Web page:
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Comment Odd thing about the HW teardown - the rest of it (Score 1) 492

Shennanigans regarding Engadget vs Gizmodo (bar in Redwood City vs bar in Cupertino) aside, there is an interesting question left:
Where is the rest of the hardware teardown? All we are given is a single photo of a ribbon cable inside the phone, but none of
the shots of the chipset, PCBs, layout, etc.

More interesting still is the fact that the one (uninteresting) photo of the disassembly is named open13.jpg, implying that there
was an entire series of these shots, including juicy things like the processor, etc.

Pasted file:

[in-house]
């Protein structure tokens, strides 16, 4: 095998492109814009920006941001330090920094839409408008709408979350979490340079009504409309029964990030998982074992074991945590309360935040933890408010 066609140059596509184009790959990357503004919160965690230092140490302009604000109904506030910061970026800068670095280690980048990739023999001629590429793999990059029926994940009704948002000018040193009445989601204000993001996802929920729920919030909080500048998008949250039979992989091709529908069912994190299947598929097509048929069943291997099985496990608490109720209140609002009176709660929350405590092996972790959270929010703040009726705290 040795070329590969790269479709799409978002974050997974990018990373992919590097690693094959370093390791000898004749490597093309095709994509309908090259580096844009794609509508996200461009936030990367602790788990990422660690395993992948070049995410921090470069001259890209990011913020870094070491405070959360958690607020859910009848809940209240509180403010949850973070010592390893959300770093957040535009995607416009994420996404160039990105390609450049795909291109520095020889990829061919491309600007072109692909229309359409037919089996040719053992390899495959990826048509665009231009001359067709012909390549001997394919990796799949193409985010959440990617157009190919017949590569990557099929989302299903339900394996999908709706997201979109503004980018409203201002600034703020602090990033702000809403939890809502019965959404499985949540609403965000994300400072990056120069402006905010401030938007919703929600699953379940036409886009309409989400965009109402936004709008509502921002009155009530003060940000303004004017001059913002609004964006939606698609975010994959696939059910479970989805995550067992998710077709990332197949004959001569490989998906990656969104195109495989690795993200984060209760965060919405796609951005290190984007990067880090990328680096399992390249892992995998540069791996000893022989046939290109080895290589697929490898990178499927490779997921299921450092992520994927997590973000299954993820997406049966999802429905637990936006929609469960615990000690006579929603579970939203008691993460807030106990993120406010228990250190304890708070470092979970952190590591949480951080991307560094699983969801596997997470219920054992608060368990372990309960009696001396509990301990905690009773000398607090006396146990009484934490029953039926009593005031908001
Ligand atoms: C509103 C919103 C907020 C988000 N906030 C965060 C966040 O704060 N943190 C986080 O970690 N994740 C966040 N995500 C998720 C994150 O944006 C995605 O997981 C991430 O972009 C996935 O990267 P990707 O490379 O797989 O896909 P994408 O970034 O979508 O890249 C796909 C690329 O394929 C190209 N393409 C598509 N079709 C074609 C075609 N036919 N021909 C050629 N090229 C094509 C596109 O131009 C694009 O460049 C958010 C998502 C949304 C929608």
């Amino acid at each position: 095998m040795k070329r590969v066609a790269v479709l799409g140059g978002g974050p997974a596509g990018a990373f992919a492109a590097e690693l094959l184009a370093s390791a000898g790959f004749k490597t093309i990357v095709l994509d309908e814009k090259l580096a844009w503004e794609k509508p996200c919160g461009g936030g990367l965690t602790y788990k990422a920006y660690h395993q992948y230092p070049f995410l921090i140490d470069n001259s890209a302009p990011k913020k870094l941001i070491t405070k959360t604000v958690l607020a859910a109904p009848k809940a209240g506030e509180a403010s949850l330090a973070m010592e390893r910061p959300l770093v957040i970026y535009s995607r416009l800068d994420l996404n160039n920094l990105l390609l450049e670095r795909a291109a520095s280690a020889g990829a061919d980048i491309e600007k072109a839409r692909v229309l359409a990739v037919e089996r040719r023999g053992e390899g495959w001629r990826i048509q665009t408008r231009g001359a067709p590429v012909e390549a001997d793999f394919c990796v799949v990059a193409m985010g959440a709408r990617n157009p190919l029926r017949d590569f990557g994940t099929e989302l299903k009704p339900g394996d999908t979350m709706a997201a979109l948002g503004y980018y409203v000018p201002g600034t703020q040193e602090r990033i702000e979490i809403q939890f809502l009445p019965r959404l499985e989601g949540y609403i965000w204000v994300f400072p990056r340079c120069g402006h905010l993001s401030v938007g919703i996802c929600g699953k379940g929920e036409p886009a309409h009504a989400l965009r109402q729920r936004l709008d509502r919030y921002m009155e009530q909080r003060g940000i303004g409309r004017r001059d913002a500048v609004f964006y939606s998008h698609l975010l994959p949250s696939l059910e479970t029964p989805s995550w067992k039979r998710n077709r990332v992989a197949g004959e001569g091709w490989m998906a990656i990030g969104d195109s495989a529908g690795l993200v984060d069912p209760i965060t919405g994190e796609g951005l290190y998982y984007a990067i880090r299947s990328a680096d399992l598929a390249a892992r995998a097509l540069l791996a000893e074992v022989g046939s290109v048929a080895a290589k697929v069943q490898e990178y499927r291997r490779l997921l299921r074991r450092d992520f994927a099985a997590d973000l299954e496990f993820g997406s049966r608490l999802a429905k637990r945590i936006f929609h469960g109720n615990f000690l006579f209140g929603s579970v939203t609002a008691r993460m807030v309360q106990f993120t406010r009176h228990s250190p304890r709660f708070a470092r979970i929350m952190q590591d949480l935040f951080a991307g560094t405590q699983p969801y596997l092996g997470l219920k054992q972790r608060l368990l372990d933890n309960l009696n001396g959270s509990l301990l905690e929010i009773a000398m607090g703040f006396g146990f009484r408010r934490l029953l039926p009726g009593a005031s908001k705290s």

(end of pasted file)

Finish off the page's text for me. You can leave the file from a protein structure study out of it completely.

Why are these photos missing? Careless omission, or is something else going on here?

Just my $0.02.

Comment Scam site is google-ranked higher than google's. (Score 1) 291

Well... It appears that the first google hit for 'chrome add-ons' links to
This site is made to look like google's, but is LITTERED WITH ADS. The whois information reveals it's a third-party site.
The OFFICIAL chrome add-on site also does list an AdBlock extension, but something is fishy about it. When trying to install it, Chrome warns that "this extension is trying to access your data on" What the hell?

We'll see if and how Google will try to combat these issues...

Comment Silver lining, or nuke it from orbit? (Score 1) 439

Would apple seriously ever consider USING such a thing? It would be most terrible. But of course, apple is so obsessed with its image that I doubt they would ever employ this technology.